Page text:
CSPA Editorial May 26, 2010
Federal Court Ruling Allows Salmon Slaughter To Begin!
You may recall that the collapse of the Winter-run, Spring-run Chinook salmon and Central Valley steelhead resulted in their listing under the Endangered Species Act many years ago. The Wanger ruling directly affects these fisheries and indirectly impacts Fall-run Chinook. At what appears to be the heart of this decision is Wanger’s statement that there wasn’t “sufficient scientific information” to support the reductions in water exported from the Delta that were intended to protect the listed fish. The National Marine Fishery Service (NMFS) and a bevy of independent scientists had supported the science used as the best science available.
Among the impacts not mitigated by the state and federal water projects are the changes they have caused to how and when water flows through the estuary. The project have altered the timing of flows into the Delta, the amount of water that flows out of the Delta to the ocean, and the direction of that flow. Instead of the water flowing from the tributaries through the Delta to the sea (east to west), water now flows–to a large extent–from the tributaries to the southern Delta where it is exported. In a good water year the amount of water exported can exceed 6 million acre feet.
The problems this poses for salmon smolts is that their river migration corridors to the ocean have been significantly altered by the water projects. The pumping impacts have created flow pathways that pull the fish out of their natural migration routes and carry them into the central and southern Delta where millions perish every year. If they survive that journey many of them are pulled into the projects pumping facilities where, on average, an estimated million salmon have perished annually. While we know of no accurate estimates of the losses of fish that are carried across the Delta to the pumps, some estimates place that loss at two to three million smolts annually.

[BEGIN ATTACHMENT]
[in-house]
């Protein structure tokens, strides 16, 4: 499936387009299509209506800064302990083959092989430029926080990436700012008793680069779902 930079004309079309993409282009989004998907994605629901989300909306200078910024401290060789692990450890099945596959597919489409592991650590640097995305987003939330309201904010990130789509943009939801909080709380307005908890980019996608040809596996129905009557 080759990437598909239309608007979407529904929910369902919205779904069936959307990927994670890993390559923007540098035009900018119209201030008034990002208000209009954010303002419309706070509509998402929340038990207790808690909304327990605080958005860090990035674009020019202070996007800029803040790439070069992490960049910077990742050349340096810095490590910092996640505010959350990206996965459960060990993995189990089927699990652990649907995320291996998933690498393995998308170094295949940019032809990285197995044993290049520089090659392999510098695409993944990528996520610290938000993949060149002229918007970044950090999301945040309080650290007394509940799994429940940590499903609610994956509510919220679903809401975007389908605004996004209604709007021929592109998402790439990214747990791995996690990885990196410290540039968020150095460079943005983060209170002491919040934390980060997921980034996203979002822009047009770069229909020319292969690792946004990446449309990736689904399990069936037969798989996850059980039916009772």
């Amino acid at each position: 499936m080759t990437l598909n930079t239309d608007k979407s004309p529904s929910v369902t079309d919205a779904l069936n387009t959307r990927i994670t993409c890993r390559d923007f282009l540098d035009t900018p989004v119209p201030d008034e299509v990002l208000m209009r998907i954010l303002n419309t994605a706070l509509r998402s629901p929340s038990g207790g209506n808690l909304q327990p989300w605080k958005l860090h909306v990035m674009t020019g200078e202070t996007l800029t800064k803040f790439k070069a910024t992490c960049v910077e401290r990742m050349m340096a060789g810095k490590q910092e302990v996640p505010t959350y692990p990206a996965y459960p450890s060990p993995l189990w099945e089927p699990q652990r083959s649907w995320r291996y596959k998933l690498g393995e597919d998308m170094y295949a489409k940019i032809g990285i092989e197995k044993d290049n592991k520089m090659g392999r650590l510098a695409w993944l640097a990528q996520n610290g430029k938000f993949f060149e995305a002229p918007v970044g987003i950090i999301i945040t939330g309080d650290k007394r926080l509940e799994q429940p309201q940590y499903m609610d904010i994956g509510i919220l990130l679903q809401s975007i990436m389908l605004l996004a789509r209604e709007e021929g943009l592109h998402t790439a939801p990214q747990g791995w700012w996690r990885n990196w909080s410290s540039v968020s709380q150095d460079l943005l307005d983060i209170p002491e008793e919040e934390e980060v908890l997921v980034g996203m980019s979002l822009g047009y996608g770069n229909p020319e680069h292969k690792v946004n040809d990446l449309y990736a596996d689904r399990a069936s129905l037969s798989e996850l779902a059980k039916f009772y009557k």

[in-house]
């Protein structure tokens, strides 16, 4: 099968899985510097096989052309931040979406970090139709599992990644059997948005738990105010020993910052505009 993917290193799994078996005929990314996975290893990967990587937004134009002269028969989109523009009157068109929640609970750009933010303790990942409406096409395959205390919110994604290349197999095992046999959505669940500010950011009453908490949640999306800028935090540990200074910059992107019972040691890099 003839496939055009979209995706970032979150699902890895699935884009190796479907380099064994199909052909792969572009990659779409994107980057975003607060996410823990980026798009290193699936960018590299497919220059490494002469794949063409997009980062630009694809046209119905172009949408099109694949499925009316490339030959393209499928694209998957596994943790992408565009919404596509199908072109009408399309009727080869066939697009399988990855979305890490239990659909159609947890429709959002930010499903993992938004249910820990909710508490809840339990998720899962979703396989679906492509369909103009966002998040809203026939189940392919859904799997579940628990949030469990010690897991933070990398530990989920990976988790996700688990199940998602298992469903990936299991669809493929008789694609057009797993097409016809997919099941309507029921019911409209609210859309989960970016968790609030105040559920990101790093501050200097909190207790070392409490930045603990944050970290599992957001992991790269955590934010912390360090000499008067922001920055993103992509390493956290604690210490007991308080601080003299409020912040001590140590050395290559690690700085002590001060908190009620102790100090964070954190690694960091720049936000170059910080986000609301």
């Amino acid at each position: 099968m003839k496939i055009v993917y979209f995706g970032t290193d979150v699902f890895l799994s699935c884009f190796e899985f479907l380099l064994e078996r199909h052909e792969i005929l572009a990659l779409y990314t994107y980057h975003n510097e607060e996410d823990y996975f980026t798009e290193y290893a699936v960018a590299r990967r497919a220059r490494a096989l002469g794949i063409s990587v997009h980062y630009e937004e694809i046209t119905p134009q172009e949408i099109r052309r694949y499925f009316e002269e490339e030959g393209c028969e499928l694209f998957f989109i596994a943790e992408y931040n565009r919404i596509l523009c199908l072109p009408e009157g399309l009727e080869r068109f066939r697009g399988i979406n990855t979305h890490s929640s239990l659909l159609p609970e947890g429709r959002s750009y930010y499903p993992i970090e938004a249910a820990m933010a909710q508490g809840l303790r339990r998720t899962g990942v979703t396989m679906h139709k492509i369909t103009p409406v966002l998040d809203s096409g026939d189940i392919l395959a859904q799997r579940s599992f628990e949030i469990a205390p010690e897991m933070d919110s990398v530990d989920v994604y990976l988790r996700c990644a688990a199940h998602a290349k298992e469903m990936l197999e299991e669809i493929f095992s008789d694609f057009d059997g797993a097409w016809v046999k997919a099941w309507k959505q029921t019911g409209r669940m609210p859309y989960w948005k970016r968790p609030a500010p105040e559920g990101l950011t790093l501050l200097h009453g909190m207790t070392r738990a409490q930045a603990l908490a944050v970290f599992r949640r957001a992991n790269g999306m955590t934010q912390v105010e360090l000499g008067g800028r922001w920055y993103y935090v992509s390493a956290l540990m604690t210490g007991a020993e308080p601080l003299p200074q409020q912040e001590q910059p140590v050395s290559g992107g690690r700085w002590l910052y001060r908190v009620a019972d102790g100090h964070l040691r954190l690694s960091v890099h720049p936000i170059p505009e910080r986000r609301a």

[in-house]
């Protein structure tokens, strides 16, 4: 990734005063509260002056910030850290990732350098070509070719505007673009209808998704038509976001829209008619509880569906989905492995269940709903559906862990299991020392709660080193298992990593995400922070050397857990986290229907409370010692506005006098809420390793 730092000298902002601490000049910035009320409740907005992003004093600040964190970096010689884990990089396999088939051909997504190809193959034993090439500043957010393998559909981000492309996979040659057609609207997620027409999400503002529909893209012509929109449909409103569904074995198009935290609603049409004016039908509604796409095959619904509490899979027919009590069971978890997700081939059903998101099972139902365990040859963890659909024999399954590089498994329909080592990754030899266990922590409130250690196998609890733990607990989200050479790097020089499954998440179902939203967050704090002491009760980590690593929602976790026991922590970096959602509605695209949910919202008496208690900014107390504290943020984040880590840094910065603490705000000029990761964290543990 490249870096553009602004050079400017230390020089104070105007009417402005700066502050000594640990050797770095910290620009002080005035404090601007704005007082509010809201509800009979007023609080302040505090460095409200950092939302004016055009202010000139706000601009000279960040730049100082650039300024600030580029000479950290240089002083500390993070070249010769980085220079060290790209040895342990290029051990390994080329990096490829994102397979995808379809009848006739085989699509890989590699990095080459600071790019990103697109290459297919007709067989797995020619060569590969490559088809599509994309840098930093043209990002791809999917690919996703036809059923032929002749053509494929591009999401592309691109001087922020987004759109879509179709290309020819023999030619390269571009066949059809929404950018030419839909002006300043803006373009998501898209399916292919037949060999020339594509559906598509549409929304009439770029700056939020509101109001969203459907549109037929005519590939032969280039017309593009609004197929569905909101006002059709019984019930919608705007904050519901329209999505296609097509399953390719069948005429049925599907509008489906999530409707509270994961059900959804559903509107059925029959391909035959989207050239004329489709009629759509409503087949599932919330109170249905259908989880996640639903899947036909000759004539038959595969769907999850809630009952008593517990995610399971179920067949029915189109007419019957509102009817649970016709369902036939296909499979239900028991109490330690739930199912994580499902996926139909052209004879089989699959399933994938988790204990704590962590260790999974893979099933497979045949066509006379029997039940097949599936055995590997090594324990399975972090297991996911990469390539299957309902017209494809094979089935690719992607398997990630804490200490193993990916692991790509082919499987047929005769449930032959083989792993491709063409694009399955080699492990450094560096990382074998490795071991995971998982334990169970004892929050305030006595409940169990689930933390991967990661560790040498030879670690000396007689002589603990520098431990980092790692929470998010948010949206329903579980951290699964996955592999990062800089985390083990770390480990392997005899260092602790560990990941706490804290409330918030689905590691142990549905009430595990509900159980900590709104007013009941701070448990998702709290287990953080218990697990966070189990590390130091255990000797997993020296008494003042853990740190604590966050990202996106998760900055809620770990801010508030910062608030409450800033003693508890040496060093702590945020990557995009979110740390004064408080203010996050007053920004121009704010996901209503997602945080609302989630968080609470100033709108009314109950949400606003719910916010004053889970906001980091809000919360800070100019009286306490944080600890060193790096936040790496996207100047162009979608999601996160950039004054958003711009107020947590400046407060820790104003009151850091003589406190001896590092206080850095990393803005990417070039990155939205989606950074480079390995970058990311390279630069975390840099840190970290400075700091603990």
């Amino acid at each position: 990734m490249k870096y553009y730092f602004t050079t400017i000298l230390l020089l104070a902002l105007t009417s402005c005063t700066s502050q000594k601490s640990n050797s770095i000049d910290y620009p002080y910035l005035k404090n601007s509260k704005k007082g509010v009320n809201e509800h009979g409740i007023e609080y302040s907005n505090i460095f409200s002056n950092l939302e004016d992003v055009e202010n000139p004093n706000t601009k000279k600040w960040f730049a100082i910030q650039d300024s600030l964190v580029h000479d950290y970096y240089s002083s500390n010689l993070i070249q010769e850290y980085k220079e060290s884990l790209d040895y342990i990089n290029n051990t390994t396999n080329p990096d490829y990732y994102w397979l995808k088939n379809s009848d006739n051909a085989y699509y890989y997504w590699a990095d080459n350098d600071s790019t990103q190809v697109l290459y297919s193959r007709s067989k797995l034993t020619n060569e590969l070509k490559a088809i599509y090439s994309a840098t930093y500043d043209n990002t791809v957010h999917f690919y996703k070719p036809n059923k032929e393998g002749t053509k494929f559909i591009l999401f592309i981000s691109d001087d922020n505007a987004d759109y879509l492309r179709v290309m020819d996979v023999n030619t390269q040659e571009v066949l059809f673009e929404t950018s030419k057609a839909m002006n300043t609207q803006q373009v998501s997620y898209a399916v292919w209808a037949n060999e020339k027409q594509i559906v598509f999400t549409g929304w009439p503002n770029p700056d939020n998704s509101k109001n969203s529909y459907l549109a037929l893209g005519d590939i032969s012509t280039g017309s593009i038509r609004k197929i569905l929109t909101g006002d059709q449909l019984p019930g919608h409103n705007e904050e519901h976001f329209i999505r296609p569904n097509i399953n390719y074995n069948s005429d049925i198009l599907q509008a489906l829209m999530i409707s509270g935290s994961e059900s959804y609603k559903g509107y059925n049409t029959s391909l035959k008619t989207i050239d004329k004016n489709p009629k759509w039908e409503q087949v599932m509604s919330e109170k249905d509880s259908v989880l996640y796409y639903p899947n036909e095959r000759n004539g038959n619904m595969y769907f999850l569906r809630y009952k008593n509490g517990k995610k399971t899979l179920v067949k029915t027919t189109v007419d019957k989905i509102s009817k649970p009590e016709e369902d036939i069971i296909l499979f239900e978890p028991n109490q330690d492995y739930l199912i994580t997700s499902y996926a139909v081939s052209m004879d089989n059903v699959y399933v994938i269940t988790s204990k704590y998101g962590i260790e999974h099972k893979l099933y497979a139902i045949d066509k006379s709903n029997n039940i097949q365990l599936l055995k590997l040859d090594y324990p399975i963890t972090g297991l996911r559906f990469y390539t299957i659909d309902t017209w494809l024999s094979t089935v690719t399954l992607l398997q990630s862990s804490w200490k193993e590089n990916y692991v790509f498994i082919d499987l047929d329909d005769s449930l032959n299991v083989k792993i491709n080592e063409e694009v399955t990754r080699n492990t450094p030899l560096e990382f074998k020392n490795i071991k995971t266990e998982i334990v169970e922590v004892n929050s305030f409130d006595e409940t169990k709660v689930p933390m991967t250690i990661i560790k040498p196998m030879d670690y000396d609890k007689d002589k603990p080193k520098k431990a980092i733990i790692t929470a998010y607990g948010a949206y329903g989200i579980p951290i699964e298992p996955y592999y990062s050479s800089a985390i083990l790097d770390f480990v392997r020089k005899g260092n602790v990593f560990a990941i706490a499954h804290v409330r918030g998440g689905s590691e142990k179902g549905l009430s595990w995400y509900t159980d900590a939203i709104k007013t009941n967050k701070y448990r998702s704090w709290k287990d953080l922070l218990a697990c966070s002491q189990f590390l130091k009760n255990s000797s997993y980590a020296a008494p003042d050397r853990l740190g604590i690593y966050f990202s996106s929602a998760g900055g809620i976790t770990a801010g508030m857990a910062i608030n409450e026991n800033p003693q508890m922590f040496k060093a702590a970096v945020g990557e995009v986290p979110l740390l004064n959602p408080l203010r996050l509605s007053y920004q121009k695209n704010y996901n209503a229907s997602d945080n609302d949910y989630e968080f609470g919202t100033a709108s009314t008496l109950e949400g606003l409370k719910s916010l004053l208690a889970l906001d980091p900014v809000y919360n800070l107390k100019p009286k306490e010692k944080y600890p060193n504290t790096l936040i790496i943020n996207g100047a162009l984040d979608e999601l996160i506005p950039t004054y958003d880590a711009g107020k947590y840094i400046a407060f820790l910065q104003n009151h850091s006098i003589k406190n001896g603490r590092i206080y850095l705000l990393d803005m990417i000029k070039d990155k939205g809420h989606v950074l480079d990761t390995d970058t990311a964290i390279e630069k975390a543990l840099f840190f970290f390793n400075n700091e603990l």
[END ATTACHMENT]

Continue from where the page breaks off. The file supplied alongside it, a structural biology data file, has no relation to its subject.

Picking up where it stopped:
Wanger’s ruling not to protect the last two weeks of the out-migrating ESA protected salmon from the impacts of the pumps is a surprise because it appears to be a reversal of his previous ruling several years ago. Then he required the best available science be used to establish new biological opinions from the National Marine Fishery Service for salmon and the US Fish & Wildlife Service for Delta smelt. Wanger accepted these new opinions and ordered their use.
He did so because in 2008 the court agreed with Earth Justice attorneys, representing fishery and environmental groups, that demonstrated the biological opinions had been illegally revised by politically appointed bureaucrats under the Bush administration. These “public servants” overruled some of essential biological science and trumped up the opinions to enable increased Delta exports that lead to further declines in the listed salmonid and steelhead.
Wanger cited NMFS' findings during that trial that the export operations of the projects resulted in the loss of 42 percent of the juvenile Winter-run salmon population, and the proposed new project operations would result in an additional 3 to 20 percent loss of the juvenile population. NMFS also found that proposed water project operations would kill as many as 66 percent of Central Valley steelhead and 57 percent of juvenile spring run Chinook salmon that could lead to the extirpation of the spring run in the Sacramento River and steelhead in the Central Valley.
For the next few weeks, an unknown amount of listed, out-migrating salmon and steelhead and many millions of fall run smolts that are trying to get to the ocean could be heading to oblivion because the projects are ramping up pumping permitted by the court order. There will not be any project mitigation for those salmon and steelhead lost on their way to water projects export facilities.
Several years from now there may not be a salmon season because not enough smolts made it to the ocean. If that should occur, I’m betting there will not be any mitigation by the water projects for that loss to the public, the fishing industry, or the people who want to use their legal right under the State Constitution to fish in the waters of the state.